HAYIDION The Prizmah Journal


Lessons from Montessori for Jewish Day Schools

by Debra Kira Issue: Formal-Informal Education
TOPICS : Pedagogy

The author shows a method for blending the student-centered approach of Montessori with the goals of Jewish education.

Often students are presented with a formal Judaic curriculum in an attempt to instill a sense of Jewish identity through knowledge. I must admit that prior to being a parent and a Montessori administrator, I felt that this was the most effective way in which to “make” students learn. I provided texts and gave formal lectures to “instill” the knowledge I wished them to have.

Through informal tactile learning, an integrated Judaic Montessori classroom creates a lifelong learner eager to find his or her Jewish identity and foster a love for Judaism.

Yet through research and experience, I have found that Jewish knowledge and awareness comes more naturally and powerfully from activities at home and at school, rather than through scripted lessons. An integrated Judaic Montessori classroom provides this experience through informal tactile learning, and thus, creates a lifelong learner eager to find his or her Jewish identity and foster a love for Judaism. Although this concept seems to be simple, the implementation of the model and the true integration of a Judaic curriculum in a Montessori classroom is complex.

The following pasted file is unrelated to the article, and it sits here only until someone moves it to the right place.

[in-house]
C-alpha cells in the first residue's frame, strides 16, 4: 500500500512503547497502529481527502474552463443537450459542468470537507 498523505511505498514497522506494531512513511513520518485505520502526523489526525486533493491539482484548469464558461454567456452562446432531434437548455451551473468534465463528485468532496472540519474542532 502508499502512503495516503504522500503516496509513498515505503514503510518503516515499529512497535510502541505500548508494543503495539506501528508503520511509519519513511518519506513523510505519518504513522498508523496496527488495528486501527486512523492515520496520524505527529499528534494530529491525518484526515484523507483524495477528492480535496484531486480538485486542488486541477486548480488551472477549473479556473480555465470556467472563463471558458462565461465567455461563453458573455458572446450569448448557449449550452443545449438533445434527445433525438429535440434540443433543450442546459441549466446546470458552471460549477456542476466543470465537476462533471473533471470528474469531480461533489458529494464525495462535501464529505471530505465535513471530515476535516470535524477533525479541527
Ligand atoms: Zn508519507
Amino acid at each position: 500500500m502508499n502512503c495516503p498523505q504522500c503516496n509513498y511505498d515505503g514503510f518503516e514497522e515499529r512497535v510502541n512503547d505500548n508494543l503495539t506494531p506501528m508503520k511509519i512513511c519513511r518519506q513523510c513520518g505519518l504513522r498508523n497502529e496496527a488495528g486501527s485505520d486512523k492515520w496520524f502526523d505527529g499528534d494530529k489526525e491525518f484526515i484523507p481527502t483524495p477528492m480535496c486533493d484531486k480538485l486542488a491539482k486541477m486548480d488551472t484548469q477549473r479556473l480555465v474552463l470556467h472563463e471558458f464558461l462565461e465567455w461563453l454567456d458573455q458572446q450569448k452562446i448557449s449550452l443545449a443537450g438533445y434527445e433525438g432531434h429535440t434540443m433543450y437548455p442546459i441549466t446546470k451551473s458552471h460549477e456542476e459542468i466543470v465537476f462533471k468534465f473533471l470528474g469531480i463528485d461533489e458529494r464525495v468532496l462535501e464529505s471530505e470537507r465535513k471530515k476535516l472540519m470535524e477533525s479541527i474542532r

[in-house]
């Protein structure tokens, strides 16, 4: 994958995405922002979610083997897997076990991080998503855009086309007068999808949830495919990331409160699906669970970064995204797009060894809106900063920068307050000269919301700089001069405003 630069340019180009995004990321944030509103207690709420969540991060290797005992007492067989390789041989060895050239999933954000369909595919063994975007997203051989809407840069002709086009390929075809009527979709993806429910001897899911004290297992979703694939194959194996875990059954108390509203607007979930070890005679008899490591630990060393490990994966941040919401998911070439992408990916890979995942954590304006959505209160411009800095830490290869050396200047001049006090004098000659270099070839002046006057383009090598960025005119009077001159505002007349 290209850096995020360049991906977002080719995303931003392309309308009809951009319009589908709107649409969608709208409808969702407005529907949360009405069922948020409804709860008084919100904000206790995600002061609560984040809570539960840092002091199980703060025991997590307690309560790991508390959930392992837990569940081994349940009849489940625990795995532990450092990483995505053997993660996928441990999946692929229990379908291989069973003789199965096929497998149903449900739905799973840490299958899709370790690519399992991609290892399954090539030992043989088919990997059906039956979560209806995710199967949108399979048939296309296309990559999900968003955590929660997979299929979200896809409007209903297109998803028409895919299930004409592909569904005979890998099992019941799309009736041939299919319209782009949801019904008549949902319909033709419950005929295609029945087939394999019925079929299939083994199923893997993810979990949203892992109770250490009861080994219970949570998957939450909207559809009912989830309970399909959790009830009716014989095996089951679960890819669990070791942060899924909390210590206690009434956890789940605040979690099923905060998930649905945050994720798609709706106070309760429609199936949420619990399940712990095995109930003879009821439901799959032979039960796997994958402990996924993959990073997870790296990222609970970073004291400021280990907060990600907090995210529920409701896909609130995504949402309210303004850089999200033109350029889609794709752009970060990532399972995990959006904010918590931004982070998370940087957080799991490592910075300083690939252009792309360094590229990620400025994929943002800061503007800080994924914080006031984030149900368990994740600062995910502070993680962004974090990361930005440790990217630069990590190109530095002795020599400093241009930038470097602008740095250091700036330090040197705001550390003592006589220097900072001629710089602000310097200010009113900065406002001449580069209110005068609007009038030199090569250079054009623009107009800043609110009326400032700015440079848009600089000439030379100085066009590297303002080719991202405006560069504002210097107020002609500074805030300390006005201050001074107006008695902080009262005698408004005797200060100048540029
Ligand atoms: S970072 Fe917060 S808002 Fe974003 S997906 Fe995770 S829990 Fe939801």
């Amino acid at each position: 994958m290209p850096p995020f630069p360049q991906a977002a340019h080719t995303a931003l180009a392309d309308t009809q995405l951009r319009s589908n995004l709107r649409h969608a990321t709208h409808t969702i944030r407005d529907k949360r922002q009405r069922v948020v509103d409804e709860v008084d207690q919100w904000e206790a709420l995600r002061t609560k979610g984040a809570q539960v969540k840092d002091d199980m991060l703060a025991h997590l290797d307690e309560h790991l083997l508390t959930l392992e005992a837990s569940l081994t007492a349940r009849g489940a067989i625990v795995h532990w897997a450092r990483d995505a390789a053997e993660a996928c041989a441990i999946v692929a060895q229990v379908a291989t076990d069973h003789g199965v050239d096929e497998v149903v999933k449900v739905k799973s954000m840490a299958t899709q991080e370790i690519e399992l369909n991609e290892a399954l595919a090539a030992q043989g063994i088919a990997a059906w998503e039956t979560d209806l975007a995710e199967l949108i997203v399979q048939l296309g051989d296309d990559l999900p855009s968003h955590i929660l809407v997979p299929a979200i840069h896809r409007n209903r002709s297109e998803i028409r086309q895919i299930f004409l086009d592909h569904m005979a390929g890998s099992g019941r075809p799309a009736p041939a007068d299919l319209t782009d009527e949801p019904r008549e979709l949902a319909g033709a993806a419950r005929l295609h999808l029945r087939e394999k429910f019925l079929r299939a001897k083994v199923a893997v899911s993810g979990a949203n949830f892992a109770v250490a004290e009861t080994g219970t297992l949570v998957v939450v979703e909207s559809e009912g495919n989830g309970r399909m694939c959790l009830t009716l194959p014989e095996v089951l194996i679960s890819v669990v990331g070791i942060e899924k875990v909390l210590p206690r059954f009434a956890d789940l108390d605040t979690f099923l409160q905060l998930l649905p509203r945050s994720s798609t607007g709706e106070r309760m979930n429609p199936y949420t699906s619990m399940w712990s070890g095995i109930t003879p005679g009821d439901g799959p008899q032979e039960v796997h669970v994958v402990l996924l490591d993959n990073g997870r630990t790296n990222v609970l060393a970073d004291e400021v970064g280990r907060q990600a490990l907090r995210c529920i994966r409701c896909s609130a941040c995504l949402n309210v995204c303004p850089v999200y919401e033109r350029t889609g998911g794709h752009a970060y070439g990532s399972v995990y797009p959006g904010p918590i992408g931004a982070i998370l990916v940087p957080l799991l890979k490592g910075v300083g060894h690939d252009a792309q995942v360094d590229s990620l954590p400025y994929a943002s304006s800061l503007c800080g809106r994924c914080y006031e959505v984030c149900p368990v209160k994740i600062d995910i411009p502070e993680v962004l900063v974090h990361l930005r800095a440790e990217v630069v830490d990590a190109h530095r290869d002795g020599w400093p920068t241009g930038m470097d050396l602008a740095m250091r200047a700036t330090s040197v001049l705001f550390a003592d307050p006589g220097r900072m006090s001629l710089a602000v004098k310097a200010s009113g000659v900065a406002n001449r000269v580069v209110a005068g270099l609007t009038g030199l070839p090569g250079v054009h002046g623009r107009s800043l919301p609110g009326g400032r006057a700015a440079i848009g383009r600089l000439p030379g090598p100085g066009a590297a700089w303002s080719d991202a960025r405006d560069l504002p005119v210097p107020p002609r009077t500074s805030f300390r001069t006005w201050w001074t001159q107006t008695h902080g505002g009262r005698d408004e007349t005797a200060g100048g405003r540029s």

Educating children is a skill involving attentiveness and an awareness of the individual child. Each child comes to us as a seed, and we must find a way to assist in his growth so that he will continue to grow after leaving our classrooms. Discovering the correct way in which to reach each student is an integral part of this education process. I can assure you that this is difficult to achieve this through the repetition of formal assessment drills in a conventional classroom setting. Nevertheless, it has taken me years to understand, appreciate, and promote the techniques that are best used to provide students with optimal Judaic education that will promote a strong Jewish identity.

Maria Montessori’s methodology offers the most effective educational options for this model. Tactile learning, emphasis on respect, individualized education, and independence all helped to draw me in to this approach. However, the Montessori models in existence often separate the Judaic curriculum from the rest of the program. In order to instill a love for Judaism and foster a strong Jewish identity, the Judaic curriculum has to be combined with the secular aspects of the program. At the UOS Goldberg Montessori School in Houston, Texas, we have created a model for integrating Judaic practice and learning into the pillars of the Montessori curriculum. In the classrooms teachers serve as guides, presenting the lessons and allowing the students to practice and master their work.

The Montessori classroom incorporates the informal education that fosters love of learning and a true Jewish identity. The Montessori classroom has six main areas of learning that integrate Judaic content into the Montessori curriculum: Practical Life, Sensorial, Language, Math, Geography, and Science.